macondas
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I really appreciate all of your help to date!

I was down at the shop that I normally buy from, they have a Remington 870 Home Defense. It has synthetic stock, and 18' barrel. No sling studs, no extended magazine tube. $259

Do you think that this is a fair asking price for the weapon? I should mention that I have a $100 credit at the shop, so that will help influence my decision.

From the reading of this forum, I've decided that I'd add to the weapon the following.

Scatter gun tech 2 shell extender w/ sling mount $45

Scatter gun tech stock swivel $4.95

Jumbo head safety $12

I was planning on skipping a side saddle for now. Although I do have a buttstock thingy that I would probably add.

Although this from the Remington website does bother me. "Note: the Model 870™ Express® HD is intended for personal use and will not accept law enforcement accessories. " Why is this? does anyone know?

I understand that I have to look up the Hunting regulations for this state for shotguns before I went hunting with this piece. Anyone to be a critic?

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Old November 21, 1999, 08:02 PM   #7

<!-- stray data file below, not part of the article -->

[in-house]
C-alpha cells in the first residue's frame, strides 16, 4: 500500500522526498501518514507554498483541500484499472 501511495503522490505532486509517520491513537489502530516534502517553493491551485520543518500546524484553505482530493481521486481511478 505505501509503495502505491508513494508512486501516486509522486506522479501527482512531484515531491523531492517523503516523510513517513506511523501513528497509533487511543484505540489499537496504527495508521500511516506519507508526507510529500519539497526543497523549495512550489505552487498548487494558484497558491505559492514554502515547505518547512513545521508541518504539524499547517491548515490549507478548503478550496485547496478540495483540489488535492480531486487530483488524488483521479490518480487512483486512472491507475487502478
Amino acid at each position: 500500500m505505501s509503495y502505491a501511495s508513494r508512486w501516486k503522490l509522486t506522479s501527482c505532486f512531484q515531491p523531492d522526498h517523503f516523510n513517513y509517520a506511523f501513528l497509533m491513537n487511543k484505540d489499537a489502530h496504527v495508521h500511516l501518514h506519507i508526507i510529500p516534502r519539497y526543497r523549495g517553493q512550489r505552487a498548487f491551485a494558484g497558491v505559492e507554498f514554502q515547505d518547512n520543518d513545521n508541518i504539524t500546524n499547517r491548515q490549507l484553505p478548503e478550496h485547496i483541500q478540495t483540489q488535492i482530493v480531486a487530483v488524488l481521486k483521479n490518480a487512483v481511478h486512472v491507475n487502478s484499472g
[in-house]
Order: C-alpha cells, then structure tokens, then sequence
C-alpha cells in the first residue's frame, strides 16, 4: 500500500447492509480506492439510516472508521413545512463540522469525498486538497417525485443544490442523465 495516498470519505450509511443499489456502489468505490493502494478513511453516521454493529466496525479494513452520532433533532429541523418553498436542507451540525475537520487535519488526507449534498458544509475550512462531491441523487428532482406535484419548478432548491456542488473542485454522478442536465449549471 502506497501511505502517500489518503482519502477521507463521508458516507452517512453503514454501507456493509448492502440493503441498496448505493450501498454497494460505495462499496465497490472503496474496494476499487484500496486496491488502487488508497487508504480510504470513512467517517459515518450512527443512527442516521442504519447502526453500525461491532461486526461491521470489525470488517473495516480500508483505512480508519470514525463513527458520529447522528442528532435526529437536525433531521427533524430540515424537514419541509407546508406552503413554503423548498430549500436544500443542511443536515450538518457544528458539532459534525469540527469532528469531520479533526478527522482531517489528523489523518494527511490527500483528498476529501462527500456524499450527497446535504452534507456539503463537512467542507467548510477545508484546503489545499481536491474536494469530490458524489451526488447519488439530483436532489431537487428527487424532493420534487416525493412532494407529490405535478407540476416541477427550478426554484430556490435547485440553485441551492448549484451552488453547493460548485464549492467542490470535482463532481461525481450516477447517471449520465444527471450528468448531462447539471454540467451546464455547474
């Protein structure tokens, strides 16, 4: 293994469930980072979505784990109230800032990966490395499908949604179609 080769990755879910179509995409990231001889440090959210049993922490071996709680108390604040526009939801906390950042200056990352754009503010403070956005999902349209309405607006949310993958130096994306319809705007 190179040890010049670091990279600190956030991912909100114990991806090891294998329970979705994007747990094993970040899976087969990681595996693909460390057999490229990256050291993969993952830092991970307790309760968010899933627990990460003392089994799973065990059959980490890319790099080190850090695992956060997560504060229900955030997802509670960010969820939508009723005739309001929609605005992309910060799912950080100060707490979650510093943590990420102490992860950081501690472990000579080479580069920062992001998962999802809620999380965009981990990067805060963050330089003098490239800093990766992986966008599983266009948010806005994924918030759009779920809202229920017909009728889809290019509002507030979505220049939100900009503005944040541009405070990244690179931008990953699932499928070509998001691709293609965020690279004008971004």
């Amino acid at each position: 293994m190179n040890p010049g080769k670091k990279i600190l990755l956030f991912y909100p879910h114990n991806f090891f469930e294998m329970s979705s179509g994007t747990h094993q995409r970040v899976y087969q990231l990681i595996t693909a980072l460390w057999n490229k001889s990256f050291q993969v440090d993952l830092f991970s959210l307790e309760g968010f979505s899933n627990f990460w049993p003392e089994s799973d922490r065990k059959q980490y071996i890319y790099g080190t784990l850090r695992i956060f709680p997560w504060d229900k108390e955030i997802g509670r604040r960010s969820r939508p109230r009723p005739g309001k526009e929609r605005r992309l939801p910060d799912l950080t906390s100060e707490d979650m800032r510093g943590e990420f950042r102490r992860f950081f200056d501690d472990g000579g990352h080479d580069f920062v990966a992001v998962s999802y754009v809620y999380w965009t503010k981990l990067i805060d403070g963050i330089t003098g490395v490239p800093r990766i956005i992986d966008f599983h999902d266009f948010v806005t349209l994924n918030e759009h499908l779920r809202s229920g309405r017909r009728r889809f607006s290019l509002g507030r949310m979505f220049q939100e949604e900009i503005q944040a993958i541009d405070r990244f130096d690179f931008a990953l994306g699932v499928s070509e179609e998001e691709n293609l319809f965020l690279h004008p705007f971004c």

Dave McC
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For deer hunting, a sighted bbl with or w/o a rifled tube is a good idea. Also, a mag extension clamped to the bbl can tighten groups dramatically. However...

I'd keep the accessory list very short until you have the piece for awhile. The next big thing you should buy is lots of ammo and range time.Once you've thoroughly familiarized yourself with the weapon, THEN get the bells and whistles you want.

Re Jumbo safeties, the bigger a safety is, the easier it is to knock off unbeknownst.
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Old November 22, 1999, 05:34 PM   #8
Kevlarman
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macondas, I got a Mossberg 500 for $199. It has a 20" barrel, a 7+1 capacity, and a synthetic stock. I just recently added a Speedfeed III stock and TacStar sidesaddle.

The reasons I chose the Mossberg over the Remington:

Mossberg has larger ammo capacity
Mossberg is lighter weight (recoil doesn't bother me much)
Mossberg has an ambidextrous tang safety
Mossberg has a military contract
Like the Remingtons, Mossbergs have a plethora of accessories available for it.

You can't go wrong with either gun; both Remington and Mossberg have very good track records. Of course, Remington has a very long history behind it, but I'm not into nostalgia, so that didn't influence my decision. My advice is handle both guns you intend to buy (friends, perhaps?), for you are the one who wil be using the gun.
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Old November 23, 1999, 04:56 PM   #9
Ron L
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A friend just picked up a Mossberg combo with long vent rib barrel and screw-in chokes and a slug barrel with sights for right around $260.

As a southpaw, he particularly liked the ambidextrous safety on top. Not only can he use it, but anybody in the family can as well.

------------------
Ron

Detroit Area Chapter
Terra-Haute Torque & Recoil Society